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Diabet Med. 2012 May;29(5):654-61. doi: 10.1111/j.1464-5491.2011.03485.x.

Social support and self-management behaviour among patients with Type 2 diabetes.

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Steno Health Promotion Center, Steno Diabetes Center, Gentofte, Denmark.



To investigate the relationship between structural and functional social support and patient activation, diabetes-related emotional distress, perceived diabetes care, self-management behaviour and HbA(1c) levels among patients with Type 2 diabetes.


Self-administered questionnaires were collected from 2572 patients with Type 2 diabetes. After adjusting for gender, age and education, Tobit and logistic regression models were used to examine associations between social network and patient activation, psychosocial problems, self-management behaviours and HbA(1c) levels.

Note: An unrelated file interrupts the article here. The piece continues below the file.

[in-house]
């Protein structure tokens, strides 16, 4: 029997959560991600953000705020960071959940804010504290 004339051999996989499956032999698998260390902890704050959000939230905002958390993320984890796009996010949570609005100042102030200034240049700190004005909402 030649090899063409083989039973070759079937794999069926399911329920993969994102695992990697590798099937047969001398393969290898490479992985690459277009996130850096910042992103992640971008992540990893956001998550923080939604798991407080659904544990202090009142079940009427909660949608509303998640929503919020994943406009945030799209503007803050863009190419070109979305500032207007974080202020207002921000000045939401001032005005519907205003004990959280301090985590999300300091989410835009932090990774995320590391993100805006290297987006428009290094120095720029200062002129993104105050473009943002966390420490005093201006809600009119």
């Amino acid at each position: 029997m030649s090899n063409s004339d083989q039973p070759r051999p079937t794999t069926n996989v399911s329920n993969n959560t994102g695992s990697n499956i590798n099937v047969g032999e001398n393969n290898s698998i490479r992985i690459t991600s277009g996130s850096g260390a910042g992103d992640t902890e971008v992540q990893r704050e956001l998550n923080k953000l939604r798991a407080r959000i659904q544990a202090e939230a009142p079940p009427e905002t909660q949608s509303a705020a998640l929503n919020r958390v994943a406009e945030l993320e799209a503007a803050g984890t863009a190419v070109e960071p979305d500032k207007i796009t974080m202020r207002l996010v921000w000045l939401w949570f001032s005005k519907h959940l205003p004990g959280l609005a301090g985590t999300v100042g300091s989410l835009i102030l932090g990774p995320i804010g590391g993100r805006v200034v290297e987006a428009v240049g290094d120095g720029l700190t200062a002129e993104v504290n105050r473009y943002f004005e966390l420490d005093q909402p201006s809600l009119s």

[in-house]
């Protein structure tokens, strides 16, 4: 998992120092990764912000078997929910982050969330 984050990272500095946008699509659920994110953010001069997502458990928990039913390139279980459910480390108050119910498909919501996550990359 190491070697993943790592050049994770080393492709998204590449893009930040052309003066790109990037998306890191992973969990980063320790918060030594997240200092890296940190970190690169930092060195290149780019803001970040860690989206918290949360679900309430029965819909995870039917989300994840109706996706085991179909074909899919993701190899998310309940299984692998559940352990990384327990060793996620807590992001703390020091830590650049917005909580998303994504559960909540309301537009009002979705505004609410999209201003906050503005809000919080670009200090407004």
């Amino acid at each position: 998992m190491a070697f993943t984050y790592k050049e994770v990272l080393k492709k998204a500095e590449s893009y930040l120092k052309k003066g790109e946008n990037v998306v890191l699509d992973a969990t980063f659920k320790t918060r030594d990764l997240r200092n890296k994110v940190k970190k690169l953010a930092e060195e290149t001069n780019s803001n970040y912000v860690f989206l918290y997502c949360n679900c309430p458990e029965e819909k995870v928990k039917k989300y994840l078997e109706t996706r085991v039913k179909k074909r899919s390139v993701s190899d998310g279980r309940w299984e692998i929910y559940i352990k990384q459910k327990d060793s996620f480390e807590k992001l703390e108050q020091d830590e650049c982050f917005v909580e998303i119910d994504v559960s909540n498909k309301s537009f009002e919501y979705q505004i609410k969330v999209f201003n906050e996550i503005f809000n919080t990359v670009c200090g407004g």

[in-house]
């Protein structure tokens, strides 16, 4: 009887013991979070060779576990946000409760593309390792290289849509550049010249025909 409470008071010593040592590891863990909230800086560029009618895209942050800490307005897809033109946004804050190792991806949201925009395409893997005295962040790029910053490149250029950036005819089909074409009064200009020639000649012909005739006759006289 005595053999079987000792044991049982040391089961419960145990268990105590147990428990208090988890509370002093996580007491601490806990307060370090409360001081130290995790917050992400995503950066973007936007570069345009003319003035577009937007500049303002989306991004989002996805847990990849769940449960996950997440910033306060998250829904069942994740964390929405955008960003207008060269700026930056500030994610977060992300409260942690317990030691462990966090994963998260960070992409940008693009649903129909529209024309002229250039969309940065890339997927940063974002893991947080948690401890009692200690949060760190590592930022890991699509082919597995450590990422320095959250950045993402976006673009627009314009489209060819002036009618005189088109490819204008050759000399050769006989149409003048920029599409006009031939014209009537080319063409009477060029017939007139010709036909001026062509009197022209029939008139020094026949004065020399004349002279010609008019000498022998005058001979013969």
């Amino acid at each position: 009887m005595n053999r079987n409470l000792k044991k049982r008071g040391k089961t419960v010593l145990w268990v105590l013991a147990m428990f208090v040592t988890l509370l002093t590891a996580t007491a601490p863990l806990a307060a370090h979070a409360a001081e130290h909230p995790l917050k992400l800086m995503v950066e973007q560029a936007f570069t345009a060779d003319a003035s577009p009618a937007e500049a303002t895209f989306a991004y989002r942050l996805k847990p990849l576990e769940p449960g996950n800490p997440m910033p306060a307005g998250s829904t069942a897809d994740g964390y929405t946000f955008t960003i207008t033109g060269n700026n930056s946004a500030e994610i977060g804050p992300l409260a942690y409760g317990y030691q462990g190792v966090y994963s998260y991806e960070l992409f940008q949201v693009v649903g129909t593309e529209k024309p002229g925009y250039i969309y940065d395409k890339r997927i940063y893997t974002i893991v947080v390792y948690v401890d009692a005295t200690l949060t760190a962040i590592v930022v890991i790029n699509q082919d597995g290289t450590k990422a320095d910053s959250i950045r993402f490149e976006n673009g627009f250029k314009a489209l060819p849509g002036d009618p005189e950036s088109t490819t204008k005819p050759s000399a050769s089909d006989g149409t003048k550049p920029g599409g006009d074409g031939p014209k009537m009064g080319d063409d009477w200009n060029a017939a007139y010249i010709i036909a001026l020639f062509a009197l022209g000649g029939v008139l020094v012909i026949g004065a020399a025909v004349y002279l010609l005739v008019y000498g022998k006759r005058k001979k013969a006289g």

Frequent contact with friends was associated with more positive scores for activation, fewer psychosocial problems, more positive assessment of care and health-promoting self-management behaviours such as frequent exercising and frequent foot examinations. Frequent contact with family was associated with more positive assessments of care. Living with a partner was associated with lower prevalence of smoking, a higher frequency of foot examinations and higher HbA(1c) levels. A poor functional social network, measured as perceived lack of help in the event of severe illness, was associated with low patient activation, greater emotional distress, negative assessment of care, less health-promoting eating habits and less frequent foot examinations.


Good social support is significantly associated with health-promoting behaviours and well-being among patients with Type 2 diabetes. However, HbA(1c) levels are higher for cohabitant persons, indicating barriers for social support. Intervention research is needed to investigate the causal relationship between social networks and health-promoting behaviours. This knowledge should be used in clinical practice when targeting and designing education, support and care for patients with Type 2 diabetes.

[Indexed for MEDLINE]

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